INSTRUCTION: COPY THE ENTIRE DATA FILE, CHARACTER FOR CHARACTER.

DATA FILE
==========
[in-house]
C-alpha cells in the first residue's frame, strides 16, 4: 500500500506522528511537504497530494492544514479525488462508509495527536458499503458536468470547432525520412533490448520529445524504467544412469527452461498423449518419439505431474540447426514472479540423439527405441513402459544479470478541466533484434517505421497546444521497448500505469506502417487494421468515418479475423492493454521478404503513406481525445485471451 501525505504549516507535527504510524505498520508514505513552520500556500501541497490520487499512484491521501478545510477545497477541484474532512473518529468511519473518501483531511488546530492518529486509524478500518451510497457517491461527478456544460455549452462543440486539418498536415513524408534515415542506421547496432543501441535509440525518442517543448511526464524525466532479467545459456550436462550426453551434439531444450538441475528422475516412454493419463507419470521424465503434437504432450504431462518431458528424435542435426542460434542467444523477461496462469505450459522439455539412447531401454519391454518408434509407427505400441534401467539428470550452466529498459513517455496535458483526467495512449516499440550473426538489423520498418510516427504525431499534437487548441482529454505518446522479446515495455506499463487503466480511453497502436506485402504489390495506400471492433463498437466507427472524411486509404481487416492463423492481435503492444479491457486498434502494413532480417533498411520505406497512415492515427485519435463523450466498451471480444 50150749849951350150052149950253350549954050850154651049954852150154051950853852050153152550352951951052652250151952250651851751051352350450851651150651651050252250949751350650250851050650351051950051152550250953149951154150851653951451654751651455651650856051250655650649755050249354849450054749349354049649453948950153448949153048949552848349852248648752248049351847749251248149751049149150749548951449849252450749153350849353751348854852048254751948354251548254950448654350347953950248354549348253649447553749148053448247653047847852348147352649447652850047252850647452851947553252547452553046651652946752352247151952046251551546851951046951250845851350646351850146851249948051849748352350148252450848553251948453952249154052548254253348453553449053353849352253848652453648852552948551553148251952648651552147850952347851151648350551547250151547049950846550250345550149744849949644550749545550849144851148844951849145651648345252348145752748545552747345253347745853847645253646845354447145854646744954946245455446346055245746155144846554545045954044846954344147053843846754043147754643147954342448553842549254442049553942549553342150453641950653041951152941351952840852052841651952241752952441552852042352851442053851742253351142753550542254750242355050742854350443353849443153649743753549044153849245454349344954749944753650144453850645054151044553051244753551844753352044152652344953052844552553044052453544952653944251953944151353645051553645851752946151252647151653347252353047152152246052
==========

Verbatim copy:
[in-house]
C-alpha cells in the first residue's frame, strides 16, 4: 500500500506522528511537504497530494492544514479525488462508509495527536458499503458536468470547432525520412533490448520529445524504467544412469527452461498423449518419439505431474540447426514472479540423439527405441513402459544479470478541466533484434517505421497546444521497448500505469506502417487494421468515418479475423492493454521478404503513406481525445485471451 501525505504549516507535527504510524505498520508514505513552520500556500501541497490520487499512484491521501478545510477545497477541484474532512473518529468511519473518501483531511488546530492518529486509524478500518451510497457517491461527478456544460455549452462543440486539418498536415513524408534515415542506421547496432543501441535509440525518442517543448511526464524525466532479467545459456550436462550426453551434439531444450538441475528422475516412454493419463507419470521424465503434437504432450504431462518431458528424435542435426542460434542467444523477461496462469505450459522439455539412447531401454519391454518408434509407427505400441534401467539428470550452466529498459513517455496535458483526467495512449516499440550473426538489423520498418510516427504525431499534437487548441482529454505518446522479446515495455506499463487503466480511453497502436506485402504489390495506400471492433463498437466507427472524411486509404481487416492463423492481435503492444479491457486498434502494413532480417533498411520505406497512415492515427485519435463523450466498451471480444 50150749849951350150052149950253350549954050850154651049954852150154051950853852050153152550352951951052652250151952250651851751051352350450851651150651651050252250949751350650250851050650351051950051152550250953149951154150851653951451654751651455651650856051250655650649755050249354849450054749349354049649453948950153448949153048949552848349852248648752248049351847749251248149751049149150749548951449849252450749153350849353751348854852048254751948354251548254950448654350347953950248354549348253649447553749148053448247653047847852348147352649447652850047252850647452851947553252547452553046651652946752352247151952046251551546851951046951250845851350646351850146851249948051849748352350148252450848553251948453952249154052548254253348453553449053353849352253848652453648852552948551553148251952648651552147850952347851151648350551547250151547049950846550250345550149744849949644550749545550849144851148844951849145651648345252348145752748545552747345253347745853847645253646845354447145854646744954946245455446346055245746155144846554545045954044846954344147053843846754043147754643147954342448553842549254442049553942549553342150453641950653041951152941351952840852052841651952241752952441552852042352851442053851742253351142753550542254750242355050742854350443353849443153649743753549044153849245454349344954749944753650144453850645054151044553051244753551844753352044152652344953052844552553044052453544952653944251953944151353645051553645851752946151252647151653347252353047152152246052